Saudi-led coalition rejects UN report on Yemen

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The Saudi-led coalition again rejected a UN report, claiming it included false data and information about children who lost their lives in the Yemen conflict. (SPA)
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The Saudi-led coalition again rejected a UN report, claiming it included false data and information about children who lost their lives in the Yemen conflict. (SPA)
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The Saudi-led coalition again rejected a UN report, claiming it included false data and information about children who lost their lives in the Yemen conflict. (SPA)
Updated 03 July 2018

Saudi-led coalition rejects UN report on Yemen

JEDDAH: The Saudi-led coalition again rejected a report by the UN Secretary-General Antonio Guterres, claiming it included false data and information about children who lost their lives in the Yemen conflict.
Col. Turki Al-Maliki, the coalition’s spokesman, said the annual report on Children and Armed Conflict mentioned several figures and associated them to the coalition, without any basis or documentation.
Through local organizations supported by the Yemeni president, Al-Maliki said he provided UN officials with the correct data.
Speaking at the Armed Forces Officers Club in Riyadh, Col. Al-Maliki said, Yemen’s national commission of inquiry has reported human rights violations in its latest reports.
These included more than 100 cases of children losing their lives on the battlefield and then being transferred to the capital Sanaa by Houthi militias, “who issue them death certificates.”
The UN report said the Houthis there have been some cases of child recruits from the age of 12. But Al-Maliki said the coalition has evidence that children have been recruited from as early as eight years-old.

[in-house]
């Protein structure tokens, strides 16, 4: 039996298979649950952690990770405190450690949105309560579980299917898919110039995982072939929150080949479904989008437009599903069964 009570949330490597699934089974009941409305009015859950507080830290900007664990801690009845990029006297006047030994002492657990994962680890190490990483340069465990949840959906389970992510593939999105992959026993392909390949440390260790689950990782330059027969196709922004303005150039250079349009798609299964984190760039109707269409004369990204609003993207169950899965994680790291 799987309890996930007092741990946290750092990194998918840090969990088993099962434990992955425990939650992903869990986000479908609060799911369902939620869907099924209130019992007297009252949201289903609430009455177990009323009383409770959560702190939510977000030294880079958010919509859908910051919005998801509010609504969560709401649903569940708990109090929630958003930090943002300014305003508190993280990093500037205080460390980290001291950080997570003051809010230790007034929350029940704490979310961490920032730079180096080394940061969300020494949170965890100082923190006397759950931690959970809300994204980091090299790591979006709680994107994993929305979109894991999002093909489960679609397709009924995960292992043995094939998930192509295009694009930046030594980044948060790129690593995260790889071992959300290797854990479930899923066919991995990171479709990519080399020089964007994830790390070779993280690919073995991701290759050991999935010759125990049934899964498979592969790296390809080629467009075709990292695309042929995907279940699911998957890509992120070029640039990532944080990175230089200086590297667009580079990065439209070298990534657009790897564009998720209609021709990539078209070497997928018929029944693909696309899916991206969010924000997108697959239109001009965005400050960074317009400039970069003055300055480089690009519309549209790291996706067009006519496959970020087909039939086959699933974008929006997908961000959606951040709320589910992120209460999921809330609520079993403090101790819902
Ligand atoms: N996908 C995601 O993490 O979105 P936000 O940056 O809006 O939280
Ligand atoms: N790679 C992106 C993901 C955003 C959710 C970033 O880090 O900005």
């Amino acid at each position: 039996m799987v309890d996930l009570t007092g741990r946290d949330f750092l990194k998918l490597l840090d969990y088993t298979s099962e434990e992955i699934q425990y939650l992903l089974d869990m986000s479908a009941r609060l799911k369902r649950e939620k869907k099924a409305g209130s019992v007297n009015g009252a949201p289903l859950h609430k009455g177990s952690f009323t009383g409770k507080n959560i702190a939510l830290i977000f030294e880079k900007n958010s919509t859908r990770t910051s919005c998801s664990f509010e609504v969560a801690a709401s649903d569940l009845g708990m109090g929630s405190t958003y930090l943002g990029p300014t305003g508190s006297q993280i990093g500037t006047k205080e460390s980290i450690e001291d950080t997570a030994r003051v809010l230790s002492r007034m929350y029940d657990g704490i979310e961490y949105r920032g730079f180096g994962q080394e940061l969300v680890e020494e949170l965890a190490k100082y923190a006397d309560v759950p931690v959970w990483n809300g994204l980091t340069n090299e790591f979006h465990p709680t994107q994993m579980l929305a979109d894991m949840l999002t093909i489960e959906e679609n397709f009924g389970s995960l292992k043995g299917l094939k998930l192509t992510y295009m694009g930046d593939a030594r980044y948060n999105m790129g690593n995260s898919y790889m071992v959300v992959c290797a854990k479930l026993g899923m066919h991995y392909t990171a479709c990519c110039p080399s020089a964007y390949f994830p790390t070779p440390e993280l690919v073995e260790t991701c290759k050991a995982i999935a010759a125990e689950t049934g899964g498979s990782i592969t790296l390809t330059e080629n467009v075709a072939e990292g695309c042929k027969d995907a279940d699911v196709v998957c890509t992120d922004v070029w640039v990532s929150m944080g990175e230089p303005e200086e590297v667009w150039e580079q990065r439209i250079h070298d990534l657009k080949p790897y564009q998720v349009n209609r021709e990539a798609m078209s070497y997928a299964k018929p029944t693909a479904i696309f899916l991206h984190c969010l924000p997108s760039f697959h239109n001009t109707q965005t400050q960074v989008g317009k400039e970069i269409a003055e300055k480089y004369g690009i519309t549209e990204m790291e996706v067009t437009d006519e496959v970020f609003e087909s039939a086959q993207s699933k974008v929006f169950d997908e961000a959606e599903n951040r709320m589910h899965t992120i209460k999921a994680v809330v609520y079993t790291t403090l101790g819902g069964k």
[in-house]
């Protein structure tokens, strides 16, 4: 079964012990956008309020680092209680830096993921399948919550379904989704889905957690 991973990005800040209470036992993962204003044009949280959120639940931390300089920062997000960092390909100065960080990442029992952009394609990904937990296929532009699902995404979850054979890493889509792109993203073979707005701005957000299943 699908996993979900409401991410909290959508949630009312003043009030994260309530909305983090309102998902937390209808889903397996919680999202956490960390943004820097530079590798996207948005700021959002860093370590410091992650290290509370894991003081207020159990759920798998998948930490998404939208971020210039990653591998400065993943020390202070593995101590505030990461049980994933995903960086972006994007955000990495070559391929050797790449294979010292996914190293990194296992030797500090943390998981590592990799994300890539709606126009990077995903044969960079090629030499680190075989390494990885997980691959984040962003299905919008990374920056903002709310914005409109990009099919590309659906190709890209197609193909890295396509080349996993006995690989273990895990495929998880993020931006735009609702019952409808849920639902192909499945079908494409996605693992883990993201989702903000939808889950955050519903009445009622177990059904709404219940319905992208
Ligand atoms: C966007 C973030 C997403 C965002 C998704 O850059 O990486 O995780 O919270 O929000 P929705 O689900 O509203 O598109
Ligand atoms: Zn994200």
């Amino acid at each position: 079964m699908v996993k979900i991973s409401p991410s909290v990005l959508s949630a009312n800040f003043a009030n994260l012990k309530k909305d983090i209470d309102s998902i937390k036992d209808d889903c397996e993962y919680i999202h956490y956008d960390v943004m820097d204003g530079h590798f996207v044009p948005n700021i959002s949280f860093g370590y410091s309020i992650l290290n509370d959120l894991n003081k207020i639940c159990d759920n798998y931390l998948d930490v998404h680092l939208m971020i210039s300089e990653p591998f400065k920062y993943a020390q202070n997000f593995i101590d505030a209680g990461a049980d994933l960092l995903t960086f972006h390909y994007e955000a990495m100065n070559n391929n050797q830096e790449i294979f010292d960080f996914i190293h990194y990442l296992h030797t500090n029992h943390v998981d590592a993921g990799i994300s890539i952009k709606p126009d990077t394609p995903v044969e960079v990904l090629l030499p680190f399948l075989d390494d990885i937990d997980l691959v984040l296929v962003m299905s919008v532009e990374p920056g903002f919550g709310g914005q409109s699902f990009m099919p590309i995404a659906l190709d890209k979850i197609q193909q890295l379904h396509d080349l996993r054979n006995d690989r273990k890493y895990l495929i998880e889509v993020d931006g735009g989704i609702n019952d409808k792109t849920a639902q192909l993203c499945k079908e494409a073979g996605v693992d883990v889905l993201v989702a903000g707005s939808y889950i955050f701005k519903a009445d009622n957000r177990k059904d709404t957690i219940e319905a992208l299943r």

Ex-housekeeper sues Israeli PM’s wife over abusive behavior

Updated 29 min 20 sec ago

Ex-housekeeper sues Israeli PM’s wife over abusive behavior

  • Last year, Sara Netanyahu was convicted of misusing state funds

JERUSALEM: A former housekeeper at Israeli Prime Minister Benjamin Netanyahu’s official residence is suing the leader’s wife Sara for pain and suffering allegedly caused during her employment there, the housekeeper’s attorney said on Thursday.

Opheer Shimson says his client is demanding $190,000 in damages for the abuse from Sara Netanyahu. He said the woman, an immigrant from France in her mid-50s and a mother of five who wished to keep her identity secret, worked at the residence for five months until last November, when she was injured from a fall caused by what he described as Sara Netanyahu’s tyrannical demands.

He said the woman, a staunch supporter of the prime minister, kept a diary detailing the verbal abuse she endured from his wife.

“She adores the prime minister and saw her work at his home as a form of national service,” Shimson told The Associated Press. “But she’s been traumatized by her experience. Everyone knew what was going on there, and no one can say otherwise.”